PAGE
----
In retrospect, a major inflection point occurred in 1997 with standardization of the WiFi 802.11 wireless data protocol. The ‘Great Untethering’ of data from wired infrastructure lead to an explosion in lightweight, high-powered, energy efficient portable computing and today we stand at the point where virtually every free human on the planet will find it possible to be in contact with any other at essentially the speed of light. Though this capability remains a novelty to many, the children of today’s generations will grow up with this functionality as a given. This session of SMC2015 is structured to explore how this ubiquitous connectivity will enable new modes of work and leisure, healthcare and entertainment, production, distribution and consumption of the staples and ornaments of life.
Where the previous sessions in this year’s conference included ways in which existing materials and manufacturing technologies may be ‘repurposed’ for new applications, the speakers in this session will highlight the new-to-the-world capabilities we foresee over the next 20 years, and some likely areas where materials science and technology will be essential parts of tomorrow’s digital ecosystems.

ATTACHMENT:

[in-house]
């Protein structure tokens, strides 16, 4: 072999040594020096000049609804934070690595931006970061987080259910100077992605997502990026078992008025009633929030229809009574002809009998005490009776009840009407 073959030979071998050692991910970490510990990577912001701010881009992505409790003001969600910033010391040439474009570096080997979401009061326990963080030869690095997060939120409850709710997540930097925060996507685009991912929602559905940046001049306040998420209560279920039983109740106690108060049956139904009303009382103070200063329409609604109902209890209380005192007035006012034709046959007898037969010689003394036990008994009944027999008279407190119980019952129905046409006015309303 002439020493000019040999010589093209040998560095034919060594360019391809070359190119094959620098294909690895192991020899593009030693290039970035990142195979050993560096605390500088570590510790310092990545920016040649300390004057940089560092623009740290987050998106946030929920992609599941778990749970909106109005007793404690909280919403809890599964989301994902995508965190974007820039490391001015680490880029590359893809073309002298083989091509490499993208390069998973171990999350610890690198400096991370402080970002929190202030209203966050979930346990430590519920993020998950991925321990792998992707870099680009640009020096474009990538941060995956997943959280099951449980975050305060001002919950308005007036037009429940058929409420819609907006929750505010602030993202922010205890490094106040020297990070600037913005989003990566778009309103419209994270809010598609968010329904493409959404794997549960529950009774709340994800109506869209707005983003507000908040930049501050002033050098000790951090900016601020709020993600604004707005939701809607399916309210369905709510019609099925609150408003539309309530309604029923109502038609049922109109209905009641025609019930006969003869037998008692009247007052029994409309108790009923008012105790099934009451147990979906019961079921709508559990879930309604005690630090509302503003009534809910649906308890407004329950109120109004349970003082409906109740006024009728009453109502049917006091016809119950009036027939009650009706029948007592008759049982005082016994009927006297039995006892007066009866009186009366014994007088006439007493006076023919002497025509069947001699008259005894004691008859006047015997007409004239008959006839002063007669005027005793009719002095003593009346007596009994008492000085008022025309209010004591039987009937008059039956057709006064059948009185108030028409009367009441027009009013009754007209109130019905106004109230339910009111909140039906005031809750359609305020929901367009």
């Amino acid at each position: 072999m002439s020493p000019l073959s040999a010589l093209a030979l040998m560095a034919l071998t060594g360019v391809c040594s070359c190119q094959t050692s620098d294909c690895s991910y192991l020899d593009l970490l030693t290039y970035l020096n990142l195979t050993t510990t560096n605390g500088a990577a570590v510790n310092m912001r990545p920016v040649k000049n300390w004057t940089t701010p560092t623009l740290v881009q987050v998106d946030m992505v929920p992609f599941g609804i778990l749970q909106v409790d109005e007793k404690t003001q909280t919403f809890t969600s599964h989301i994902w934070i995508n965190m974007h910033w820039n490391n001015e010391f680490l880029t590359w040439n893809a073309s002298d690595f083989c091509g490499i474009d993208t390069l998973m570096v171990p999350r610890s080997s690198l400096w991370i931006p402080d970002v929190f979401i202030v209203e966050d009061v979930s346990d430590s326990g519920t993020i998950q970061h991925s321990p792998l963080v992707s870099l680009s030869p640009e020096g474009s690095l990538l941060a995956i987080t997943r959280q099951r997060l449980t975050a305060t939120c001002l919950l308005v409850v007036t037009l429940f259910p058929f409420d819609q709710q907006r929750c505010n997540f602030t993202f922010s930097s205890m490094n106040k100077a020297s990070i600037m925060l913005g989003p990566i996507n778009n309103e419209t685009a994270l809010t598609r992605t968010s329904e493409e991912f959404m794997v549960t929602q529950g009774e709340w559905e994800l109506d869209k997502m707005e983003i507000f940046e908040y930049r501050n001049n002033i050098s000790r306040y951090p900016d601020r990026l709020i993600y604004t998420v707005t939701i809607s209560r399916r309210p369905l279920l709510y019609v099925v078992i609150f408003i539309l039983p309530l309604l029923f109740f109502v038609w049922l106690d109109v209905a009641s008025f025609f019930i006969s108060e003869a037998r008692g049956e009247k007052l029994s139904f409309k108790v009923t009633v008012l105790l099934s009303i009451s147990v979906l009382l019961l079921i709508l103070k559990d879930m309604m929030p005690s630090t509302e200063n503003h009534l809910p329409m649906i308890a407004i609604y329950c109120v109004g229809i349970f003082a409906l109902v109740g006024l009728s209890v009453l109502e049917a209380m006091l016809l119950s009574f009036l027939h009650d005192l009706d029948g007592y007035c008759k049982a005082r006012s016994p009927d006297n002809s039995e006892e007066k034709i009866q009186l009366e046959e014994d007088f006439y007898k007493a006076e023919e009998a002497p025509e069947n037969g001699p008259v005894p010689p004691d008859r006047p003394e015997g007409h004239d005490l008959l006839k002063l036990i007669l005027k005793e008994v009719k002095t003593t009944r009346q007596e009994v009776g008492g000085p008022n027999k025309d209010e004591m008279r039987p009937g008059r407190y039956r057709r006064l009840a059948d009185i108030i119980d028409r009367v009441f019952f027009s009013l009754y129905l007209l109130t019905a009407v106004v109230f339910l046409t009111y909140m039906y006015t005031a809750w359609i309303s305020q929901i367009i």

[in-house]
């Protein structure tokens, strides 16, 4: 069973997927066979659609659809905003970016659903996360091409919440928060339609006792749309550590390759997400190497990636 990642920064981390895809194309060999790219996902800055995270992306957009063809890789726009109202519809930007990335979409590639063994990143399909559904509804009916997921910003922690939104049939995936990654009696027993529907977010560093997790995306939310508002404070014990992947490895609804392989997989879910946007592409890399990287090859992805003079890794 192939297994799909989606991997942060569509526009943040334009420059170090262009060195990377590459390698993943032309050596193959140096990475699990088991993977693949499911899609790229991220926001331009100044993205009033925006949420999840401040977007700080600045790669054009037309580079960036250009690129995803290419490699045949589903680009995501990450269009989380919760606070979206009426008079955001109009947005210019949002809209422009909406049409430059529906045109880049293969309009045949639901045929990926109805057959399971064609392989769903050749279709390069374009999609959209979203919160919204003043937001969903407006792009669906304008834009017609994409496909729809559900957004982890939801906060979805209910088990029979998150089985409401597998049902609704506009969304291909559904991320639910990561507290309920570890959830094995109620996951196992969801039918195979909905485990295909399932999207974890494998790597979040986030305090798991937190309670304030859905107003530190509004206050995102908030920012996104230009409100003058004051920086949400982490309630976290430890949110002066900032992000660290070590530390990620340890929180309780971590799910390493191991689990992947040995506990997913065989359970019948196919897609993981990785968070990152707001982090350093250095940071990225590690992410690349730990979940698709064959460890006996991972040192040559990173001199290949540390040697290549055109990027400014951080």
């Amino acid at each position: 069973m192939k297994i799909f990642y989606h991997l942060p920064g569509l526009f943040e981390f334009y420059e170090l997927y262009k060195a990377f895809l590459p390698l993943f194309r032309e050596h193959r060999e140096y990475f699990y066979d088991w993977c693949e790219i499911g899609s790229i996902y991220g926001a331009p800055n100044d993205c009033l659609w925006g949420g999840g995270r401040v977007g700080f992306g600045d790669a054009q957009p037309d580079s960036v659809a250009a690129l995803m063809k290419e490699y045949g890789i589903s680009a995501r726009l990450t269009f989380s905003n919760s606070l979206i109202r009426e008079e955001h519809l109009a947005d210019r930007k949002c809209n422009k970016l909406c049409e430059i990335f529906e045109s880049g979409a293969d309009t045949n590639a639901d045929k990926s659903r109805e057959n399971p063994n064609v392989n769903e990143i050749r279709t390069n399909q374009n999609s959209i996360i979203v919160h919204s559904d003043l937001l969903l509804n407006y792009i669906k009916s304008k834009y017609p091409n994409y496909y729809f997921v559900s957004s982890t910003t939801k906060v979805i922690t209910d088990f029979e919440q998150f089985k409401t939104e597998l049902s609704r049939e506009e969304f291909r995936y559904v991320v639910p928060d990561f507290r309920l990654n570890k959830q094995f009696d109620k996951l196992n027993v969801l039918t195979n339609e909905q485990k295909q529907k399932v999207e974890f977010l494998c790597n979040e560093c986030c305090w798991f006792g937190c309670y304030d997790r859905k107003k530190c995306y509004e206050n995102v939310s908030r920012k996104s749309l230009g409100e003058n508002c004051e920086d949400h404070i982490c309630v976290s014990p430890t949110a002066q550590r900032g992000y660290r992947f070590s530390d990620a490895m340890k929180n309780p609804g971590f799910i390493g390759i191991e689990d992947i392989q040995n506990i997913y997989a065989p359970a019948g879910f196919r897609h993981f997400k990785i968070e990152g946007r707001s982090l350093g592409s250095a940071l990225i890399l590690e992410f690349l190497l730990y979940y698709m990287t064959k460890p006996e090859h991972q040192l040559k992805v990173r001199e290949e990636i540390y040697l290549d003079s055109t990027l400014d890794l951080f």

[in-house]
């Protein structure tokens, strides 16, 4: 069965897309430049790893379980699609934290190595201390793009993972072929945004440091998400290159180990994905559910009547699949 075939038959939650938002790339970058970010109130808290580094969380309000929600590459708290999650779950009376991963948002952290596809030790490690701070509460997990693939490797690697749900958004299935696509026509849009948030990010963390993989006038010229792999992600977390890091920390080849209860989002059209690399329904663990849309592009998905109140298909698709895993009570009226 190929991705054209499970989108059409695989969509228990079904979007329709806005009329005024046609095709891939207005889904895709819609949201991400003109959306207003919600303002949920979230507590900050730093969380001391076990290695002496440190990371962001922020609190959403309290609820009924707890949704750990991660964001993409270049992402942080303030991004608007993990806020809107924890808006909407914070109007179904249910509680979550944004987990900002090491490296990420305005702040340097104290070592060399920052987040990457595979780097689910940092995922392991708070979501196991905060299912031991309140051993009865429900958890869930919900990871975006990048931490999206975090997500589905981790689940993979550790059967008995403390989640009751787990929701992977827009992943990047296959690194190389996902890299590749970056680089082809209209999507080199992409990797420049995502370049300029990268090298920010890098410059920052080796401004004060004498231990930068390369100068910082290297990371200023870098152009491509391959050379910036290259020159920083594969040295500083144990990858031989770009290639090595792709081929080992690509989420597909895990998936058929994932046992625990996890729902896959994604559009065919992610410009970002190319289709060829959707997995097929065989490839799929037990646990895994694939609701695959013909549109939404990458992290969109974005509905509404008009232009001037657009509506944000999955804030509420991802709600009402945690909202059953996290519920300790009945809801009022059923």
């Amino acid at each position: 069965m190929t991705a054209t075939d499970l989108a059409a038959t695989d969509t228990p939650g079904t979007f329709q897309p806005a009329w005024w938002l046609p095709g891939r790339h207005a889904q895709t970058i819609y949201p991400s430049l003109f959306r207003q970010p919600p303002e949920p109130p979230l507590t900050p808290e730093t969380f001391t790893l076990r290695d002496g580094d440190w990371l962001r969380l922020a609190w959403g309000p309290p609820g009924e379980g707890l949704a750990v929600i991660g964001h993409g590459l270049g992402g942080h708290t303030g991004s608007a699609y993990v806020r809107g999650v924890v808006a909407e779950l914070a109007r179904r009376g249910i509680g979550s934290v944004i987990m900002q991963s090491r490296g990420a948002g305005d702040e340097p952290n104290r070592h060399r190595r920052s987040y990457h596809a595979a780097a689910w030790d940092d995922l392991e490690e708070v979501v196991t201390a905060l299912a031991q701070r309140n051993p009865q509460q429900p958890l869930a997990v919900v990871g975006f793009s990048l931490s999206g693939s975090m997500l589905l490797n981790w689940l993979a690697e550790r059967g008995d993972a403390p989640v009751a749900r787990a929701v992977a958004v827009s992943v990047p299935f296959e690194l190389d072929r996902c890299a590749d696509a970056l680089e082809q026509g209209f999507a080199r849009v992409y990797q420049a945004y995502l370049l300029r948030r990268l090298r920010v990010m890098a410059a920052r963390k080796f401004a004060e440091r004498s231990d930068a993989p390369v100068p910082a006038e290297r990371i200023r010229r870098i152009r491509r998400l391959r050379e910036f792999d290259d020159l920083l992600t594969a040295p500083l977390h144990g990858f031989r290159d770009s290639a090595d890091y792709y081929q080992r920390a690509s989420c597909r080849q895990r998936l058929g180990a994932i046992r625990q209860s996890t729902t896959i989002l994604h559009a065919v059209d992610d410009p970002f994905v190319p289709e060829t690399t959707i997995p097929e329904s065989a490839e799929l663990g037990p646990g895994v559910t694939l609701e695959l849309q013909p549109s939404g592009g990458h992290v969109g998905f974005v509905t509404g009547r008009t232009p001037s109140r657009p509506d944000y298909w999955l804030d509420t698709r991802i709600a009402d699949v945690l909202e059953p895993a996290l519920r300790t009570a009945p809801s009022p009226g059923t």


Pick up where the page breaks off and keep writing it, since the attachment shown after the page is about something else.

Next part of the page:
|7:30am-8:30am||Continental Breakfast- Sponsor:|
Director, Business Strategy and Planning
SMC 2015 Co-Chair
|9:05am-9:35am||Florian Gstrein (Biography)|
Manager of Novel Materials Group, Components Research
Ralph Dammel (Biography)
Andrew Grenville (Biography)
|10:35am-11:00am||Networking Break- Sponsor:|
|11:00am-11:30am||Speaker 5- TBD|
|11:30am-12:00pm||Speaker 6- TBD|
|12:00pm-12:30pm||Speaker 7- TBD|
|ADVANCED INTERCONNECT TECHNOLOGIES|